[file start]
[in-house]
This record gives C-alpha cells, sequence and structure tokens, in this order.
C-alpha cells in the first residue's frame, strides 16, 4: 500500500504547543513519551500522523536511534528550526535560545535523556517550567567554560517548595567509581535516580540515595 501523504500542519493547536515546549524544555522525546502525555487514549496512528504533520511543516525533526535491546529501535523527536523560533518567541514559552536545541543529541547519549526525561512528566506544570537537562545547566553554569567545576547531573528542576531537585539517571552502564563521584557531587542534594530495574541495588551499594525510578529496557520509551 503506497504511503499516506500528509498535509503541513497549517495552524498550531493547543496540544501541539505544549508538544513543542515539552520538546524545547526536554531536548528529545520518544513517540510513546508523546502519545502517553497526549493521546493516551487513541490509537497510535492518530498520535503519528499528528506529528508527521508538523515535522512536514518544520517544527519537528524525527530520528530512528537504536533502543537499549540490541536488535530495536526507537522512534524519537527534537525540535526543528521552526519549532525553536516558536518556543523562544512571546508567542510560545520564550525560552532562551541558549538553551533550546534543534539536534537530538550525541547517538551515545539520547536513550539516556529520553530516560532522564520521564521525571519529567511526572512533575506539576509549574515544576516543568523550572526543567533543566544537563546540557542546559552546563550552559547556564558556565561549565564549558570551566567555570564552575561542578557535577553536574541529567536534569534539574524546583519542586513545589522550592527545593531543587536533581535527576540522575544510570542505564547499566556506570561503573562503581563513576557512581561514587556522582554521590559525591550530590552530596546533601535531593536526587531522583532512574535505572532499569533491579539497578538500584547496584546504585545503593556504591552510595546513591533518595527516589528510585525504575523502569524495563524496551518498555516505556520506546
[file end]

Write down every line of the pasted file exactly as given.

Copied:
[in-house]
This record gives C-alpha cells, sequence and structure tokens, in this order.
C-alpha cells in the first residue's frame, strides 16, 4: 500500500504547543513519551500522523536511534528550526535560545535523556517550567567554560517548595567509581535516580540515595 501523504500542519493547536515546549524544555522525546502525555487514549496512528504533520511543516525533526535491546529501535523527536523560533518567541514559552536545541543529541547519549526525561512528566506544570537537562545547566553554569567545576547531573528542576531537585539517571552502564563521584557531587542534594530495574541495588551499594525510578529496557520509551 503506497504511503499516506500528509498535509503541513497549517495552524498550531493547543496540544501541539505544549508538544513543542515539552520538546524545547526536554531536548528529545520518544513517540510513546508523546502519545502517553497526549493521546493516551487513541490509537497510535492518530498520535503519528499528528506529528508527521508538523515535522512536514518544520517544527519537528524525527530520528530512528537504536533502543537499549540490541536488535530495536526507537522512534524519537527534537525540535526543528521552526519549532525553536516558536518556543523562544512571546508567542510560545520564550525560552532562551541558549538553551533550546534543534539536534537530538550525541547517538551515545539520547536513550539516556529520553530516560532522564520521564521525571519529567511526572512533575506539576509549574515544576516543568523550572526543567533543566544537563546540557542546559552546563550552559547556564558556565561549565564549558570551566567555570564552575561542578557535577553536574541529567536534569534539574524546583519542586513545589522550592527545593531543587536533581535527576540522575544510570542505564547499566556506570561503573562503581563513576557512581561514587556522582554521590559525591550530590552530596546533601535531593536526587531522583532512574535505572532499569533491579539497578538500584547496584546504585545503593556504591552510595546513591533518595527516589528510585525504575523502569524495563524496551518498555516505556520506546